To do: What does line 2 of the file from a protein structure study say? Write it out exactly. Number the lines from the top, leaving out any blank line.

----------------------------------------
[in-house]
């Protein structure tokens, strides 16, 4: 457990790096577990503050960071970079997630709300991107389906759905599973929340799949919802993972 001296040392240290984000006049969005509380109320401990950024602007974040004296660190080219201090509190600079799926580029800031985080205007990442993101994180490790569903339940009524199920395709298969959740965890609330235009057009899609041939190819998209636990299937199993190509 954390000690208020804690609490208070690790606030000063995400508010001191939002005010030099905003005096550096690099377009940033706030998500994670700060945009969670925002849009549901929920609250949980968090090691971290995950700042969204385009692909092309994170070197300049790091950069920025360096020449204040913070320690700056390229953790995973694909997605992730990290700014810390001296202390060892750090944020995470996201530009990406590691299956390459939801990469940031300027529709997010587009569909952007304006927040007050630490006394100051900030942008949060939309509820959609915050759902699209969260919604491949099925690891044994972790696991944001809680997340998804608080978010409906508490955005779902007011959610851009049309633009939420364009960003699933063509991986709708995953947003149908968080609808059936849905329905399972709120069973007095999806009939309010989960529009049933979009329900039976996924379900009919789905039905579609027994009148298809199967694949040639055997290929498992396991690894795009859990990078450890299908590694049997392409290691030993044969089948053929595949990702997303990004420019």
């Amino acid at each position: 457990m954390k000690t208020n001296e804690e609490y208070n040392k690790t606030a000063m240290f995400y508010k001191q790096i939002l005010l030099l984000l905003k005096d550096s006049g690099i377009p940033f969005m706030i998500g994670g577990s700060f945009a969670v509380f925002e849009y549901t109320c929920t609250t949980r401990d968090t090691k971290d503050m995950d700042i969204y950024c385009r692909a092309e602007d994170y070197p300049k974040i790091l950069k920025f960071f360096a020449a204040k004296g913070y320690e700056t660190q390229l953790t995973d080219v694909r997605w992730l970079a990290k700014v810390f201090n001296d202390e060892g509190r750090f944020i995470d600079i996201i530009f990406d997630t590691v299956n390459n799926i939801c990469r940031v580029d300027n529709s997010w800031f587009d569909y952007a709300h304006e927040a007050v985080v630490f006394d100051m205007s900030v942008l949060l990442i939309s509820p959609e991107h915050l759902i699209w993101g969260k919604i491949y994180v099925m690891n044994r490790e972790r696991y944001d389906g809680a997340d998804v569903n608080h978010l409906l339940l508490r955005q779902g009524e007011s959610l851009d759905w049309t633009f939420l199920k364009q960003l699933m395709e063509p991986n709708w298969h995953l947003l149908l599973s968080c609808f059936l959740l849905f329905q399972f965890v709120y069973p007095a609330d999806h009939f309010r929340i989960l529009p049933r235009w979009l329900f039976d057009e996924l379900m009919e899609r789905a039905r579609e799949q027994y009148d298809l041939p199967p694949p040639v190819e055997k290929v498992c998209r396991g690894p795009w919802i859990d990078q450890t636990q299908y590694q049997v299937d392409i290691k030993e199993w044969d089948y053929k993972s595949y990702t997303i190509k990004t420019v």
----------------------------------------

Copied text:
């Protein structure tokens, strides 16, 4: 457990790096577990503050960071970079997630709300991107389906759905599973929340799949919802993972 001296040392240290984000006049969005509380109320401990950024602007974040004296660190080219201090509190600079799926580029800031985080205007990442993101994180490790569903339940009524199920395709298969959740965890609330235009057009899609041939190819998209636990299937199993190509 954390000690208020804690609490208070690790606030000063995400508010001191939002005010030099905003005096550096690099377009940033706030998500994670700060945009969670925002849009549901929920609250949980968090090691971290995950700042969204385009692909092309994170070197300049790091950069920025360096020449204040913070320690700056390229953790995973694909997605992730990290700014810390001296202390060892750090944020995470996201530009990406590691299956390459939801990469940031300027529709997010587009569909952007304006927040007050630490006394100051900030942008949060939309509820959609915050759902699209969260919604491949099925690891044994972790696991944001809680997340998804608080978010409906508490955005779902007011959610851009049309633009939420364009960003699933063509991986709708995953947003149908968080609808059936849905329905399972709120069973007095999806009939309010989960529009049933979009329900039976996924379900009919789905039905579609027994009148298809199967694949040639055997290929498992396991690894795009859990990078450890299908590694049997392409290691030993044969089948053929595949990702997303990004420019």